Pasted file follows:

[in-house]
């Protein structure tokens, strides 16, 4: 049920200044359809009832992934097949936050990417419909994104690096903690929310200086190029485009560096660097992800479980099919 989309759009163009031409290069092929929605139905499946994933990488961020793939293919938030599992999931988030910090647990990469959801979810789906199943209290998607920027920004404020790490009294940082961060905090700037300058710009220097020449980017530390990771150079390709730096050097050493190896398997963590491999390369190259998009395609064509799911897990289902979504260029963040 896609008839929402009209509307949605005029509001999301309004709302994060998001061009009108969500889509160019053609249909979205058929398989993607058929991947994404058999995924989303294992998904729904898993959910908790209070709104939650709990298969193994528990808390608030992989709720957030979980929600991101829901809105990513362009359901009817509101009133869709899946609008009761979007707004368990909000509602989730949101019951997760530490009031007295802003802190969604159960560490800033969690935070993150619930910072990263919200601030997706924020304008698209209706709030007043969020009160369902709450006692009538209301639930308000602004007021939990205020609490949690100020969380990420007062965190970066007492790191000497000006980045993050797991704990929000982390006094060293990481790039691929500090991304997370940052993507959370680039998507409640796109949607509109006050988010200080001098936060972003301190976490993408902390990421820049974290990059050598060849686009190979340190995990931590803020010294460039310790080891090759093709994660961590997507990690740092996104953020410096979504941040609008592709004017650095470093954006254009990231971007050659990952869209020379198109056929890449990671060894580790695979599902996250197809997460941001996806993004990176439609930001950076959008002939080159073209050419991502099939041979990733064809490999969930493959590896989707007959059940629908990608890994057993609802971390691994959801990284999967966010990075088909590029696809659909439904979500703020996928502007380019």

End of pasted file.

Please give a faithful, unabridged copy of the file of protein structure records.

[in-house]
């Protein structure tokens, strides 16, 4: 049920200044359809009832992934097949936050990417419909994104690096903690929310200086190029485009560096660097992800479980099919 989309759009163009031409290069092929929605139905499946994933990488961020793939293919938030599992999931988030910090647990990469959801979810789906199943209290998607920027920004404020790490009294940082961060905090700037300058710009220097020449980017530390990771150079390709730096050097050493190896398997963590491999390369190259998009395609064509799911897990289902979504260029963040 896609008839929402009209509307949605005029509001999301309004709302994060998001061009009108969500889509160019053609249909979205058929398989993607058929991947994404058999995924989303294992998904729904898993959910908790209070709104939650709990298969193994528990808390608030992989709720957030979980929600991101829901809105990513362009359901009817509101009133869709899946609008009761979007707004368990909000509602989730949101019951997760530490009031007295802003802190969604159960560490800033969690935070993150619930910072990263919200601030997706924020304008698209209706709030007043969020009160369902709450006692009538209301639930308000602004007021939990205020609490949690100020969380990420007062965190970066007492790191000497000006980045993050797991704990929000982390006094060293990481790039691929500090991304997370940052993507959370680039998507409640796109949607509109006050988010200080001098936060972003301190976490993408902390990421820049974290990059050598060849686009190979340190995990931590803020010294460039310790080891090759093709994660961590997507990690740092996104953020410096979504941040609008592709004017650095470093954006254009990231971007050659990952869209020379198109056929890449990671060894580790695979599902996250197809997460941001996806993004990176439609930001950076959008002939080159073209050419991502099939041979990733064809490999969930493959590896989707007959059940629908990608890994057993609802971390691994959801990284999967966010990075088909590029696809659909439904979500703020996928502007380019």